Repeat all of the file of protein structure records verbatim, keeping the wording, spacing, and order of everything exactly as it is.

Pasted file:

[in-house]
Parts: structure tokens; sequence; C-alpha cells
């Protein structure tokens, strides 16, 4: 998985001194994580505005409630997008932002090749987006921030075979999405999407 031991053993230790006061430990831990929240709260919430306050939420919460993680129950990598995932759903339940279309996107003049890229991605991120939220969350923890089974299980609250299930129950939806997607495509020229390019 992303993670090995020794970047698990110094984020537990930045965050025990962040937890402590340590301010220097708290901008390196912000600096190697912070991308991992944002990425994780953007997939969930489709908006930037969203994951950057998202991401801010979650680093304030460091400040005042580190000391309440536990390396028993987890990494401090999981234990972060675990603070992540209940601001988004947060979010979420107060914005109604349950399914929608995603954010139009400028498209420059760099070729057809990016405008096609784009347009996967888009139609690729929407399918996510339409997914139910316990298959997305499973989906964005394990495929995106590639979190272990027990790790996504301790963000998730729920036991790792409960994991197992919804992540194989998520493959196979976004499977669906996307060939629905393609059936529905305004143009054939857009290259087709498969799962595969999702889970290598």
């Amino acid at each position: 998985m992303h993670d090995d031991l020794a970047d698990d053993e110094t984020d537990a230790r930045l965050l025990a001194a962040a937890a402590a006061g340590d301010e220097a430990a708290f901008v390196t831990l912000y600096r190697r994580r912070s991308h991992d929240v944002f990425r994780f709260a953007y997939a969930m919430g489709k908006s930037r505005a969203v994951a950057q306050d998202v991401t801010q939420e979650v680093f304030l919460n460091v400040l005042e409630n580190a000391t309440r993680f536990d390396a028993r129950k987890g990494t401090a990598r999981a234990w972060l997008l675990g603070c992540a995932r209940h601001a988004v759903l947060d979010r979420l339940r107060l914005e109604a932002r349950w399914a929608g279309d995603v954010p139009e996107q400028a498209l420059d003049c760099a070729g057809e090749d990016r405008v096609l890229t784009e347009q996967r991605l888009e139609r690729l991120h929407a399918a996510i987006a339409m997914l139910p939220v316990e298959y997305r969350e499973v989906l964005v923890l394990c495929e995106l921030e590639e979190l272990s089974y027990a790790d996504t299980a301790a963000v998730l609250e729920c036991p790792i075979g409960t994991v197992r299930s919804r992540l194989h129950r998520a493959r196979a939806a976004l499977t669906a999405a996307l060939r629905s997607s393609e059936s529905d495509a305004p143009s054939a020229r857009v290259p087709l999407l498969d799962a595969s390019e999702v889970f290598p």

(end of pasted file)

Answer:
[in-house]
Parts: structure tokens; sequence; C-alpha cells
């Protein structure tokens, strides 16, 4: 998985001194994580505005409630997008932002090749987006921030075979999405999407 031991053993230790006061430990831990929240709260919430306050939420919460993680129950990598995932759903339940279309996107003049890229991605991120939220969350923890089974299980609250299930129950939806997607495509020229390019 992303993670090995020794970047698990110094984020537990930045965050025990962040937890402590340590301010220097708290901008390196912000600096190697912070991308991992944002990425994780953007997939969930489709908006930037969203994951950057998202991401801010979650680093304030460091400040005042580190000391309440536990390396028993987890990494401090999981234990972060675990603070992540209940601001988004947060979010979420107060914005109604349950399914929608995603954010139009400028498209420059760099070729057809990016405008096609784009347009996967888009139609690729929407399918996510339409997914139910316990298959997305499973989906964005394990495929995106590639979190272990027990790790996504301790963000998730729920036991790792409960994991197992919804992540194989998520493959196979976004499977669906996307060939629905393609059936529905305004143009054939857009290259087709498969799962595969999702889970290598």
């Amino acid at each position: 998985m992303h993670d090995d031991l020794a970047d698990d053993e110094t984020d537990a230790r930045l965050l025990a001194a962040a937890a402590a006061g340590d301010e220097a430990a708290f901008v390196t831990l912000y600096r190697r994580r912070s991308h991992d929240v944002f990425r994780f709260a953007y997939a969930m919430g489709k908006s930037r505005a969203v994951a950057q306050d998202v991401t801010q939420e979650v680093f304030l919460n460091v400040l005042e409630n580190a000391t309440r993680f536990d390396a028993r129950k987890g990494t401090a990598r999981a234990w972060l997008l675990g603070c992540a995932r209940h601001a988004v759903l947060d979010r979420l339940r107060l914005e109604a932002r349950w399914a929608g279309d995603v954010p139009e996107q400028a498209l420059d003049c760099a070729g057809e090749d990016r405008v096609l890229t784009e347009q996967r991605l888009e139609r690729l991120h929407a399918a996510i987006a339409m997914l139910p939220v316990e298959y997305r969350e499973v989906l964005v923890l394990c495929e995106l921030e590639e979190l272990s089974y027990a790790d996504t299980a301790a963000v998730l609250e729920c036991p790792i075979g409960t994991v197992r299930s919804r992540l194989h129950r998520a493959r196979a939806a976004l499977t669906a999405a996307l060939r629905s997607s393609e059936s529905d495509a305004p143009s054939a020229r857009v290259p087709l999407l498969d799962a595969s390019e999702v889970f290598p």